Ideally, everyone should know cardiopulmonary resuscitation, also known as CPR. This simple technique increases the possibility of surviving sudden cardiac arrest. And today, there’s a way to perform this lifesaving action without formal training.
“We think it should be a basic life skill,” such as knowing to call 911 when there’s a fire, said Clifton Callaway, M.D., PhD., professor and executive vice chair of emergency medicine at the University of Pittsburgh.
Consider this simple guidance: If someone is unconscious and does not appear to be breathing properly, it’s time to start CPR chest compressions, Callaway said.
Cardiac arrest is when the heart stops beating. Some 350,000 cases of sudden cardiac arrest occur each year outside of a hospital, and the survival rate is less than 12 percent. CPR can double or triple the chances of survival.
If cardiac arrest happens in a crowded place, the likelihood of a bystander knowing CPR is greater. Seventy-percent of cardiac arrests happen in homes, but for those that occur in a workplace, a recent American Heart Association survey found that most U.S. employees are not prepared for a cardiac emergency.
For years, performing CPR meant checking the airway and doing mouth-to-mouth resuscitation in addition to chest compressions. Experts now advise that chest compressions alone can keep the heart pumping and maintain blood flow for a few minutes until a skilled practitioner arrives.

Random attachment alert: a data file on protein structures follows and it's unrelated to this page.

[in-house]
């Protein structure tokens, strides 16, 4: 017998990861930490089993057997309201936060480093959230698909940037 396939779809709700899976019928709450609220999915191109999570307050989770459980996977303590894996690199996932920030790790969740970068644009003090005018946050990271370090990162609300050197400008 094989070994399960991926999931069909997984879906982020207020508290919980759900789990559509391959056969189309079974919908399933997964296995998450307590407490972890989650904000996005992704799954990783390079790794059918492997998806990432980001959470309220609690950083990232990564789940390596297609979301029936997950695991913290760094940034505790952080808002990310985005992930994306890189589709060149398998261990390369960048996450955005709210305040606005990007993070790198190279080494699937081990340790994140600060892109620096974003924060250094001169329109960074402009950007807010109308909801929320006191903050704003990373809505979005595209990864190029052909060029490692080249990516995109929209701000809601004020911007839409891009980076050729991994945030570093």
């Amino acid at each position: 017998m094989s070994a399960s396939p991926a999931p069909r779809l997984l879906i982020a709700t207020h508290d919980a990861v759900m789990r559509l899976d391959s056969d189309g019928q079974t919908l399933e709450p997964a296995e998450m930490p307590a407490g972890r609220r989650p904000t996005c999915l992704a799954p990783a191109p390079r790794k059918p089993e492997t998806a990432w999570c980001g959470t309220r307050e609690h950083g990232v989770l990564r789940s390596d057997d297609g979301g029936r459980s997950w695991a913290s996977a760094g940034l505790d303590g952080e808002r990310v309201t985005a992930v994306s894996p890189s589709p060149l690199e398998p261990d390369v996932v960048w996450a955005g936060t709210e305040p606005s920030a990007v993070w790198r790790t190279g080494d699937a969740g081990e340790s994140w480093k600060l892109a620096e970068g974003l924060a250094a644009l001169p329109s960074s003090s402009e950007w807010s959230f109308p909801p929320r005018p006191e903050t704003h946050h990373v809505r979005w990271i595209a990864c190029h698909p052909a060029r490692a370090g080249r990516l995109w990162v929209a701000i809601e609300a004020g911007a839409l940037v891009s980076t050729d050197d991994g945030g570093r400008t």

Hands-only CPR is part of an effort to get more people to take action without formal training. You don’t have to look for a pulse or check the airway.
The steps are: Call 911 and immediately begin chest compressions when someone is unconscious and having difficulty breathing. If you need guidance, an emergency operator can explain what to do. Using the speaker phone function on a cell phone, it may be possible to perform CPR and speak with the 911 dispatcher at the same time.
Compression-only CPR is best suited for adults and teens. You should press hard and fast in the center of the chest, pressing down at least 2 inches with the full weight of your body.
“In general, people don’t push hard enough because they’re afraid,” Callaway said. But he added: “You’re pumping blood. You’re replacing the heart beat.”
The optimum rate of compression is 100 to 120 beats per minute. It may come naturally, but if you need help gauging it, thinking of a song may help. “Stayin’ Alive,” by the Bee Gees is the right tempo.
“Girls Just Want To Have Fun” by Cyndi Lauper or “Should I Stay or Should I Go?” by the Clash are also in the 100 to 120 beats-per-minute range. Consider doing an online search for a song to have in mind before you need it in an emergency.
Different types of CPR
Learning conventional CPR is more involved because it includes compressions and mouth-to-mouth breaths. It’s taught in person or online and is often necessary for people who need CPR skills for work.